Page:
If you ever have a chance to shoot rowing from one of the chase boats do it. Shoot as low to the water as possible and at an angle that will capture all the rowers faces. The Catch, where the oar enters the water at the beginning of a stoke, and the stroke itself will yield the best expressions on the rowers faces.

    Loving the blog entries by the way and the photos are fantastic.


  3. fred Harl says:

    I know it’s a tiring assignment to shoot but can’t wait to see how you do everyday. Great work.

  4. Kim Mattina says:

    Hey Mark. I just saw some of your shots on FM and ran (or clicked really fast) to get over here to your blog! Some great shots. I love the details that you so often get, away from the field of play. Not to mention the artistic quality. Seriously. I hate fencing and want your shot on a canvas! 🙂 Can’t wait to see more of them (especially upside down rain puddle shots) as the Olympics progress!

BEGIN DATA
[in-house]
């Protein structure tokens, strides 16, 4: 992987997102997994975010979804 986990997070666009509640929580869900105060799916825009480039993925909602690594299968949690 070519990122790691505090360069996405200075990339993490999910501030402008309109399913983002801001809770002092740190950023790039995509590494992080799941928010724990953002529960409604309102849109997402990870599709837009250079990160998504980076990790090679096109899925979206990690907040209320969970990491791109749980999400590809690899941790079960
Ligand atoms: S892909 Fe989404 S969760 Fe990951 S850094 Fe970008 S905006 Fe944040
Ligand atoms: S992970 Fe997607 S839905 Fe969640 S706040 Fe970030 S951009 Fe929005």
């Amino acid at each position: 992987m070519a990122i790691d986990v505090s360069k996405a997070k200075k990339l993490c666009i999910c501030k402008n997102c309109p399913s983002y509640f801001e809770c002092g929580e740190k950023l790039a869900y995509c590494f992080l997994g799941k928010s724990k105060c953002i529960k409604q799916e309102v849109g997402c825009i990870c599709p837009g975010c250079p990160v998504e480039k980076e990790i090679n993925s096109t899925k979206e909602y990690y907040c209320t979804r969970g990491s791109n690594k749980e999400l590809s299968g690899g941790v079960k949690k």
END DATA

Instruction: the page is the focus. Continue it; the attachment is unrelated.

P.S. It’s sunny and hot here in AZ. Shocked? 🙂 Although we actually got a little rain the other day!

  5. Dale E says:

    Another set of great images. Your blog has become my first site to visit each morning to see what events you covered. I have also enjoyed your pictures of the photographer pits. This will also give all those “Canon vs Nikon” people something to do. They can spend the day figuring the ratio between the 2 brands of cameras so they can draw up their charts and graphs. 🙂 I just drool over the 2 800mm Canons in the shot above. My favorite of this rowing series is the one shot from the bridge looking down on the rowers. Perfect!!